Choriocarcinomas can follow pregnancy of any type. Hydatidiform mole, the precursor choriocarcinomas, is thought to result from the fusion of two male gametes (without the participation of an ovum). Invasive moles, choriocarcinomas, occur with a frequency of 1 in 15,000 pregnancies in the USA; there is marked geographical variation, with a 10-fold higher incidence in Southeast Asia and the Far East. Familial biparental hydatidiform mole (FBHM) is the only recessive condition that is only expressed in females.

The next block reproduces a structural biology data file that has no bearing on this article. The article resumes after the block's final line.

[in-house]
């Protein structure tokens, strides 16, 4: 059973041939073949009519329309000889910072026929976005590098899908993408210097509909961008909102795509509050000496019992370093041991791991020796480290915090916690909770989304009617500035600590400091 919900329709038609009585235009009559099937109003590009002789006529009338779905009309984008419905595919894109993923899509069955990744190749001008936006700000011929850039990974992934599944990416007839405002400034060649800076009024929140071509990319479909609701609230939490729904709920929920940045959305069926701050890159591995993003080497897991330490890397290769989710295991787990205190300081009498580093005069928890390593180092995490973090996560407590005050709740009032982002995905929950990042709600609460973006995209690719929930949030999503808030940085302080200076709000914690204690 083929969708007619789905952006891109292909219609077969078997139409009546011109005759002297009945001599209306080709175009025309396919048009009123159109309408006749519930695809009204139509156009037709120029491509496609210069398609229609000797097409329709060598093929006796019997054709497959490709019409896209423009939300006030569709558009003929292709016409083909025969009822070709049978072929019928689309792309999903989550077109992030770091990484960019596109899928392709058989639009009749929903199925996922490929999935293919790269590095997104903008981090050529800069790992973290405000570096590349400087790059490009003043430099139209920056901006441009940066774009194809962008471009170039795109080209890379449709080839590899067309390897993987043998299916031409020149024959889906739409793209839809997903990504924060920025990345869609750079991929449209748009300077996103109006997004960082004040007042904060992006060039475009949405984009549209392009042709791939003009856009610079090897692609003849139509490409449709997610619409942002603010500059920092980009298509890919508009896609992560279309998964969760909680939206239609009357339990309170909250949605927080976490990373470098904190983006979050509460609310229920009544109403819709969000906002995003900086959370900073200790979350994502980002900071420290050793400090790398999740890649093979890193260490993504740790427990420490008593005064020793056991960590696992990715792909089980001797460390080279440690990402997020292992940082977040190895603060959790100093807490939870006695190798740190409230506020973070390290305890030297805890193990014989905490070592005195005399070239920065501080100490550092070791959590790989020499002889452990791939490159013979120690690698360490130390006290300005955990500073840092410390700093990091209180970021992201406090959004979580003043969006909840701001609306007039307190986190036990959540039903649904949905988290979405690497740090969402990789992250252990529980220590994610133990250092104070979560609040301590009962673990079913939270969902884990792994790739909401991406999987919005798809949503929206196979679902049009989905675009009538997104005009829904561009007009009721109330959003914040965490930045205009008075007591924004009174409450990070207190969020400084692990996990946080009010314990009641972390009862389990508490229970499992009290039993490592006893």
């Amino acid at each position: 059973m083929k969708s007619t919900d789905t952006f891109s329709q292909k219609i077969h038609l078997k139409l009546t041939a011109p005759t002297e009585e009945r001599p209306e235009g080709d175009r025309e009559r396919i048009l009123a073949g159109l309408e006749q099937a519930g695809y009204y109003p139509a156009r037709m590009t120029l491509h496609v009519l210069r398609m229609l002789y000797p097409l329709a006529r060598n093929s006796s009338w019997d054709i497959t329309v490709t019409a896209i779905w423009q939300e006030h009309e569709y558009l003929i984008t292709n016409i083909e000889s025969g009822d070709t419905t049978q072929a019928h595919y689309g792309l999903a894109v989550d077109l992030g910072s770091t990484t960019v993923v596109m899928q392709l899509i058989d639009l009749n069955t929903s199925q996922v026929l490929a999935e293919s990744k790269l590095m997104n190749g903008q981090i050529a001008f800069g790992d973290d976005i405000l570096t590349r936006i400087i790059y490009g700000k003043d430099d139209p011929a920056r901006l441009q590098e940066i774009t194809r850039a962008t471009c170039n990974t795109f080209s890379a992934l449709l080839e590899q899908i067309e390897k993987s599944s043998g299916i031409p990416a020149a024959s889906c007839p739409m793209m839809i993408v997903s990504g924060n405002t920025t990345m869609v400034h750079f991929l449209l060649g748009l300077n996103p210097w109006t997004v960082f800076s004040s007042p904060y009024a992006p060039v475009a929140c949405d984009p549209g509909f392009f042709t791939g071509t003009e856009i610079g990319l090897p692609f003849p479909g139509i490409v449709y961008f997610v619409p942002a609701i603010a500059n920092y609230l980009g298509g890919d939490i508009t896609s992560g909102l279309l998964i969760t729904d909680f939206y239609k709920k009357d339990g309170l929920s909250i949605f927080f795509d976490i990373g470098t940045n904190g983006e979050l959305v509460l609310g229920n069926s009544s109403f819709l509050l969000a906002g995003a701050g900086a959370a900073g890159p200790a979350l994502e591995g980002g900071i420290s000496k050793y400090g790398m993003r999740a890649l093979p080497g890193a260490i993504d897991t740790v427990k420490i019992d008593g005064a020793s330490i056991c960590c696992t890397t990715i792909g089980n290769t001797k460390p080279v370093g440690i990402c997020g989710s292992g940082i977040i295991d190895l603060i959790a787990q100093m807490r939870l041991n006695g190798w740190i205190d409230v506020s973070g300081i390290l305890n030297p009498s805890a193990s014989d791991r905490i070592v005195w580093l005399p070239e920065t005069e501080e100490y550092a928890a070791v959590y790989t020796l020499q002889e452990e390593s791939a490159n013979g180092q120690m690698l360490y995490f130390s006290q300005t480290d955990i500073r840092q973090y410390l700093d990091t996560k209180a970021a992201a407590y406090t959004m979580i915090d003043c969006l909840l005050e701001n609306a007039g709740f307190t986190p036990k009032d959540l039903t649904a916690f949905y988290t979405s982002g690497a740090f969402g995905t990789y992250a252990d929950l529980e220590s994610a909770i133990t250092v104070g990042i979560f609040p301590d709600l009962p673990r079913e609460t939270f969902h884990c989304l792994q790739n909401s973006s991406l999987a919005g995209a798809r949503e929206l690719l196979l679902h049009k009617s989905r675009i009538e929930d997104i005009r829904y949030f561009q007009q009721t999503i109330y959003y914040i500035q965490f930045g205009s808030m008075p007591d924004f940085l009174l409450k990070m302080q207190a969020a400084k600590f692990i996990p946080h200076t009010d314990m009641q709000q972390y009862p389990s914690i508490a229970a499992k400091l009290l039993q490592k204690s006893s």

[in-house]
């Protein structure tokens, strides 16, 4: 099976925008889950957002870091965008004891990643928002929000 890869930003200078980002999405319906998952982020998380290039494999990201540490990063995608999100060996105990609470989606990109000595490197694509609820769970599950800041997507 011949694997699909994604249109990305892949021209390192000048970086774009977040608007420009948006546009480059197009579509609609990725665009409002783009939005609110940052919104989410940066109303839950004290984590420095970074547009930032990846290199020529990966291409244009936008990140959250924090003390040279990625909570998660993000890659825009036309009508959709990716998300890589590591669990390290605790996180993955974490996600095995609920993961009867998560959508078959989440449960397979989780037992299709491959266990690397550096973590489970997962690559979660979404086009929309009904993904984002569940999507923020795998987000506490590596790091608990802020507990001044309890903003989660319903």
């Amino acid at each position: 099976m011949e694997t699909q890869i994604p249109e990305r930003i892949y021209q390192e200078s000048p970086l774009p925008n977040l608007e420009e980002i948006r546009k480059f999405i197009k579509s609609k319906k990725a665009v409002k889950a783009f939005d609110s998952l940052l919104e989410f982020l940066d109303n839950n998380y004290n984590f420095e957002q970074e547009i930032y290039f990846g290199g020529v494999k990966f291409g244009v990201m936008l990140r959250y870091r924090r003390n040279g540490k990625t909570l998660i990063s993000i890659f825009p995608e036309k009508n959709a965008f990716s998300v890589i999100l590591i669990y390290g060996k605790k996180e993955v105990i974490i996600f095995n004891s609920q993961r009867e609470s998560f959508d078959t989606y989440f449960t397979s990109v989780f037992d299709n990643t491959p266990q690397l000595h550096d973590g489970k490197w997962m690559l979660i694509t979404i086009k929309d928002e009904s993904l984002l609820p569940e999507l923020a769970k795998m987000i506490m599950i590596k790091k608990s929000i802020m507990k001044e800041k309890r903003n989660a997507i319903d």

Heterogeneity occurs; one locus was mapped to 19q13, and the responsible gene at this locus, NLRP7, was identified as the first gene that predisposed to choriocarcinomas (Murdoch et al. 2006). The protein is involved in the intracellular regulation of bacterial-induced inflammation and is a negative regulation interleukins. A second gene, C6orf221 (ECAT1), was found to be mutated in three families with FBHM (Parry et al. 2011). The phenotypes of families with mutations in ECAT1 and NLRP7 appear to be indistinguishable.